haste

noun
\ ˈhāst How to pronounce haste (audio) \

Definition of haste

 (Entry 1 of 2)

1 : rapidity of motion : swiftness out of breath from haste— Jane Austen We must make haste.
2 : rash or headlong action : precipitateness She sent the letter in haste and later regretted it. the beauty of speed uncontaminated by hasteHarper's
3 : undue eagerness to act In their haste to leave for the airport, they forgot their passports.

haste

verb
hasted; hasting

Definition of haste (Entry 2 of 2)

transitive verb

archaic : to urge on : hasten with our fair entreaties haste them on— William Shakespeare haste thee, nymph, and bring with thee jest and youthful jollity— John Milton

intransitive verb

: to move or act swiftly these minutes even now hasting into eternity— Winston Churchill

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Choose the Right Synonym for haste

Noun

haste, hurry, speed, expedition, dispatch mean quickness in movement or action. haste applies to personal action and implies urgency and precipitancy and often rashness. marry in haste hurry often has a strong suggestion of agitated bustle or confusion. in the hurry of departure she forgot her toothbrush speed suggests swift efficiency in movement or action. exercises to increase your reading speed expedition and dispatch both imply speed and efficiency in handling affairs but expedition stresses ease or efficiency of performance and dispatch stresses promptness in concluding matters. the case came to trial with expedition paid bills with dispatch

Examples of haste in a Sentence

Noun

The application had been approved with undue haste. made haste to get there on time

Recent Examples on the Web: Noun

Go placidly amid the noise and the haste, and remember what peace there may be in silence. Mary Schmich, chicagotribune.com, "Column: In the ‘noisy confusion of life,’ it’s time to read Toni Morrison and ‘Desiderata.’ And go to the zoo.," 9 Aug. 2019 And in his haste to start construction this year, López Obrador – whose energy policy is focused on increasing fossil fuel production in Mexico and rebuilding the coal industry – has demonstrated little concern for conservation. Gabriel Diaz Montemayor, The Conversation, "Mexico wants to run a tourist train through its Mayan heartland — should it?," 13 Aug. 2019 An ambitious manager might have seen a rare opportunity, acted in haste and acquiesced to the seller's price. Glenn Peoples, Billboard, "Did Scooter Braun Overpay for Big Machine Label Group? Not at All," 29 July 2019 So while the lungs make their way to the recipient, possibly from another hospital or city or even state, in haste, another team of surgeons preps the recipient. Caitlin Dwyer, Longreads, "Shared Breath," 25 July 2019 In their haste, the people sometimes brush against one another. Gwen Thompkins, The New Yorker, "An Eight-Second Film of 1915 New Orleans and the Mystery of Louis Armstrong’s Happiness," 8 July 2019 The sky fell down and killed them all, proving that haste makes waste, well begun is only half done and a stitch in time may not save anybody. Richard Lederer, San Diego Union-Tribune, "Once upon a rhyme time: the tale of Chicken Licken," 6 July 2019 Players downplayed the difficulty in learning a another new scheme during the spring, which had to be done in haste given Avalos’ late addition to the staff, but there’s no way to overstate how significant a change this is for players to go through. oregonlive.com, "Oregon MVP 10: New defensive coordinator Andy Avalos comes in at No. 4," 2 July 2019 Burnley and Everton have also been linked but Southampton's haste appears to have won them the day. SI.com, "Transfer Rumours: Herrera's Next Move, Maguire Latest, Sarr to Newcastle or Watford & More," 18 June 2019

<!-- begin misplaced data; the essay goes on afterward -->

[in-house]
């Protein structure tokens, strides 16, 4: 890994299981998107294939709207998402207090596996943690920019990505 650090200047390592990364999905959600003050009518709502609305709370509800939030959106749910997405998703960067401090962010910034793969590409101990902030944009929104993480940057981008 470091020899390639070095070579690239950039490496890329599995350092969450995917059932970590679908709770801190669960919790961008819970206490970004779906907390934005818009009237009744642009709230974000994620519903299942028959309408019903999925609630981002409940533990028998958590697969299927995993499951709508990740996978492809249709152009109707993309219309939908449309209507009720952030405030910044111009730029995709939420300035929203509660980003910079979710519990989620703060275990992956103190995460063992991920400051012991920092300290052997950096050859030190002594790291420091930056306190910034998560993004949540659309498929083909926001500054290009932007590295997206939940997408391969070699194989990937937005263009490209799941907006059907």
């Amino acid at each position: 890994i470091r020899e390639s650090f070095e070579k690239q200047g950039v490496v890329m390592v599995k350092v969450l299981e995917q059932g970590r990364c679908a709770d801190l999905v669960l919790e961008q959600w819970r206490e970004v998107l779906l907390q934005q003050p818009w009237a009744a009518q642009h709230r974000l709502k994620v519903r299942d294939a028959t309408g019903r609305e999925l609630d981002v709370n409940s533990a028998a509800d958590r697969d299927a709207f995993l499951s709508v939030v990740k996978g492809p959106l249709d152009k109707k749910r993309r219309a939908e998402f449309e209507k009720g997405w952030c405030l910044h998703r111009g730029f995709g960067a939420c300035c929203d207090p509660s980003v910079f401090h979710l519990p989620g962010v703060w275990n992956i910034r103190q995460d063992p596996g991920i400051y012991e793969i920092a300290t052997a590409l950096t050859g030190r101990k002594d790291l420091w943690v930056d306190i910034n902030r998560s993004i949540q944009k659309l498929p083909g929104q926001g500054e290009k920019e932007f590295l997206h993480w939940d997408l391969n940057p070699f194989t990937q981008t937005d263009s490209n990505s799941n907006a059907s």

These example sentences are selected automatically from various online news sources to reflect current usage of the word 'haste.' Views expressed in the examples do not represent the opinion of Merriam-Webster or its editors. Send us feedback.

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First Known Use of haste

Noun

14th century, in the meaning defined at sense 1

Verb

14th century, in the meaning defined at transitive sense

History and Etymology for haste

Noun and Verb

Middle English, from Anglo-French, of Germanic origin; akin to Old English hǣst violence

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Statistics for haste

Last Updated

8 Sep 2019

Look-up Popularity

Time Traveler for haste

The first known use of haste was in the 14th century

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More Definitions for haste

haste

noun

English Language Learners Definition of haste

: speed of motion or action : quickness or eagerness that can result in mistakes

haste

noun
\ ˈhāst How to pronounce haste (audio) \

Kids Definition of haste

1 : quickness of motion or action : speed He left in haste.
2 : hasty action Haste makes waste.

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More from Merriam-Webster on haste

Rhyming Dictionary: Words that rhyme with haste

Thesaurus: All synonyms and antonyms for haste

Spanish Central: Translation of haste

Nglish: Translation of haste for Spanish Speakers

Britannica English: Translation of haste for Arabic Speakers

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